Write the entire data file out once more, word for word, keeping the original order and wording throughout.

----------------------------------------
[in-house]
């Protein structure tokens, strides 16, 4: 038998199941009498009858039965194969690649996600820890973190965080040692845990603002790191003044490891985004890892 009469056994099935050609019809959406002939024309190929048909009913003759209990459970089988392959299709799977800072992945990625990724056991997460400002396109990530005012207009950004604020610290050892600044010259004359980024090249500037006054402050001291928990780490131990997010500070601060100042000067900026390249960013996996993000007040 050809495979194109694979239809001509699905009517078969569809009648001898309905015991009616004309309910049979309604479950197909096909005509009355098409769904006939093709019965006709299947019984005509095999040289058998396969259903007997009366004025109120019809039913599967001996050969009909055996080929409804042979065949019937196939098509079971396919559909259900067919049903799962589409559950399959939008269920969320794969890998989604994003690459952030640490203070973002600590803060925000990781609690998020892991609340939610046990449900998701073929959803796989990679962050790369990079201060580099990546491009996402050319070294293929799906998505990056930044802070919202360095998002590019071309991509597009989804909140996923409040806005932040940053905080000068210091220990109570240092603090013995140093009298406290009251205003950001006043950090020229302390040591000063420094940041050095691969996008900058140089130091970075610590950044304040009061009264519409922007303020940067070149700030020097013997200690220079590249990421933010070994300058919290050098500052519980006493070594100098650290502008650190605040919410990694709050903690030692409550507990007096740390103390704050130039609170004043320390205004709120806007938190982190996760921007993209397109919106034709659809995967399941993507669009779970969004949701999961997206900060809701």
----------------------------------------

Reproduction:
[in-house]
């Protein structure tokens, strides 16, 4: 038998199941009498009858039965194969690649996600820890973190965080040692845990603002790191003044490891985004890892 009469056994099935050609019809959406002939024309190929048909009913003759209990459970089988392959299709799977800072992945990625990724056991997460400002396109990530005012207009950004604020610290050892600044010259004359980024090249500037006054402050001291928990780490131990997010500070601060100042000067900026390249960013996996993000007040 050809495979194109694979239809001509699905009517078969569809009648001898309905015991009616004309309910049979309604479950197909096909005509009355098409769904006939093709019965006709299947019984005509095999040289058998396969259903007997009366004025109120019809039913599967001996050969009909055996080929409804042979065949019937196939098509079971396919559909259900067919049903799962589409559950399959939008269920969320794969890998989604994003690459952030640490203070973002600590803060925000990781609690998020892991609340939610046990449900998701073929959803796989990679962050790369990079201060580099990546491009996402050319070294293929799906998505990056930044802070919202360095998002590019071309991509597009989804909140996923409040806005932040940053905080000068210091220990109570240092603090013995140093009298406290009251205003950001006043950090020229302390040591000063420094940041050095691969996008900058140089130091970075610590950044304040009061009264519409922007303020940067070149700030020097013997200690220079590249990421933010070994300058919290050098500052519980006493070594100098650290502008650190605040919410990694709050903690030692409550507990007096740390103390704050130039609170004043320390205004709120806007938190982190996760921007993209397109919106034709659809995967399941993507669009779970969004949701999961997206900060809701």